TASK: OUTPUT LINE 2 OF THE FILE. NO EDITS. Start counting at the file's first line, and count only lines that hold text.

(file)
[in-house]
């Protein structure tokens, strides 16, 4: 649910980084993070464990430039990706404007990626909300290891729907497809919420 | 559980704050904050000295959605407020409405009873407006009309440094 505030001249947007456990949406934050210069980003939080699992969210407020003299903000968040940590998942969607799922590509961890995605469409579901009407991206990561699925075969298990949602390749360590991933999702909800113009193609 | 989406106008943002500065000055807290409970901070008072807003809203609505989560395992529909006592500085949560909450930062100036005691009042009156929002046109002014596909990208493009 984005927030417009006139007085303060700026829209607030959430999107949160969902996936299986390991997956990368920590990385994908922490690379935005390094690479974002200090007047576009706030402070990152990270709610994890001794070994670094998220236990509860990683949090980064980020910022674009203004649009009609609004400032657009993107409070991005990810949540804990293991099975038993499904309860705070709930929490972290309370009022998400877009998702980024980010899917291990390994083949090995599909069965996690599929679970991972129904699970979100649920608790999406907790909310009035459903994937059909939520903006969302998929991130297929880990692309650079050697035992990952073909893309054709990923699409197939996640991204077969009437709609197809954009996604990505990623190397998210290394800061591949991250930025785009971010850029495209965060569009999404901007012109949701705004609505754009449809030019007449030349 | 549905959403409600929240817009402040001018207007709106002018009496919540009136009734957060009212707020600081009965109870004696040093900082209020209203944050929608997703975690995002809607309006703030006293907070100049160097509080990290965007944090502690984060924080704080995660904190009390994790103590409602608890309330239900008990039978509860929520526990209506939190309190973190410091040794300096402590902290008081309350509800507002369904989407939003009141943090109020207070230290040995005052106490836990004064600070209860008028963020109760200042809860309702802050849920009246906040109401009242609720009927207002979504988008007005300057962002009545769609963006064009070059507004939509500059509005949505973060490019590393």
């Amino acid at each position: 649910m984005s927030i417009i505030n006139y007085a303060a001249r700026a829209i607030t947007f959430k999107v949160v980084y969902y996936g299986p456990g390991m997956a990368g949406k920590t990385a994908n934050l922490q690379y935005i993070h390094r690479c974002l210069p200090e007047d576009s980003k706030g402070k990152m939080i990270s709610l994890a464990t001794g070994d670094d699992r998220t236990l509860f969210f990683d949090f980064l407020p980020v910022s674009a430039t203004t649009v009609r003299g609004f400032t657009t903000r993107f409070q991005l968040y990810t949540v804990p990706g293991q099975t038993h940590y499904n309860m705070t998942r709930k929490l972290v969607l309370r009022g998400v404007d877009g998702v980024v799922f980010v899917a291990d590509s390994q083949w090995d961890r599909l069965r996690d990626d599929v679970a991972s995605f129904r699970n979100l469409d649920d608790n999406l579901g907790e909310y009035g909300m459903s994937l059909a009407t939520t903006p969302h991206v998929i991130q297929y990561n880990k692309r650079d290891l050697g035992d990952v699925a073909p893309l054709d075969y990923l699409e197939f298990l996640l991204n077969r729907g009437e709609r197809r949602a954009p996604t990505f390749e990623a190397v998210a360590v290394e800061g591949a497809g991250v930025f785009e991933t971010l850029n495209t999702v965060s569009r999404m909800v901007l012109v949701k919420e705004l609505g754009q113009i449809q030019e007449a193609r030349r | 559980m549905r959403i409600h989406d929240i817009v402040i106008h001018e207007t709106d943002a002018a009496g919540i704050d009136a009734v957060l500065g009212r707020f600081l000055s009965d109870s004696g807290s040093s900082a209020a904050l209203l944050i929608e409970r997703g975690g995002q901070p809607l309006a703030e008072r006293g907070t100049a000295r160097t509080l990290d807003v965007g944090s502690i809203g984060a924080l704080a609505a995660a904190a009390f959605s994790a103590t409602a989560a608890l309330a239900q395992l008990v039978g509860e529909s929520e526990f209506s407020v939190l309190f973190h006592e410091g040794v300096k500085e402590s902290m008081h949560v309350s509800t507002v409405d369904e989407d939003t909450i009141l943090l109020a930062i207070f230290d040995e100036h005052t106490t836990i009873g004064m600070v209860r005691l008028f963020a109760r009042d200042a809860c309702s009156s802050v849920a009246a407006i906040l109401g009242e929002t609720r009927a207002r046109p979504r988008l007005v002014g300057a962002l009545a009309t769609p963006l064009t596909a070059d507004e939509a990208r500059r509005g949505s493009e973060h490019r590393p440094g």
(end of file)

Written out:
């Protein structure tokens, strides 16, 4: 649910980084993070464990430039990706404007990626909300290891729907497809919420 | 559980704050904050000295959605407020409405009873407006009309440094 505030001249947007456990949406934050210069980003939080699992969210407020003299903000968040940590998942969607799922590509961890995605469409579901009407991206990561699925075969298990949602390749360590991933999702909800113009193609 | 989406106008943002500065000055807290409970901070008072807003809203609505989560395992529909006592500085949560909450930062100036005691009042009156929002046109002014596909990208493009 984005927030417009006139007085303060700026829209607030959430999107949160969902996936299986390991997956990368920590990385994908922490690379935005390094690479974002200090007047576009706030402070990152990270709610994890001794070994670094998220236990509860990683949090980064980020910022674009203004649009009609609004400032657009993107409070991005990810949540804990293991099975038993499904309860705070709930929490972290309370009022998400877009998702980024980010899917291990390994083949090995599909069965996690599929679970991972129904699970979100649920608790999406907790909310009035459903994937059909939520903006969302998929991130297929880990692309650079050697035992990952073909893309054709990923699409197939996640991204077969009437709609197809954009996604990505990623190397998210290394800061591949991250930025785009971010850029495209965060569009999404901007012109949701705004609505754009449809030019007449030349 | 549905959403409600929240817009402040001018207007709106002018009496919540009136009734957060009212707020600081009965109870004696040093900082209020209203944050929608997703975690995002809607309006703030006293907070100049160097509080990290965007944090502690984060924080704080995660904190009390994790103590409602608890309330239900008990039978509860929520526990209506939190309190973190410091040794300096402590902290008081309350509800507002369904989407939003009141943090109020207070230290040995005052106490836990004064600070209860008028963020109760200042809860309702802050849920009246906040109401009242609720009927207002979504988008007005300057962002009545769609963006064009070059507004939509500059509005949505973060490019590393």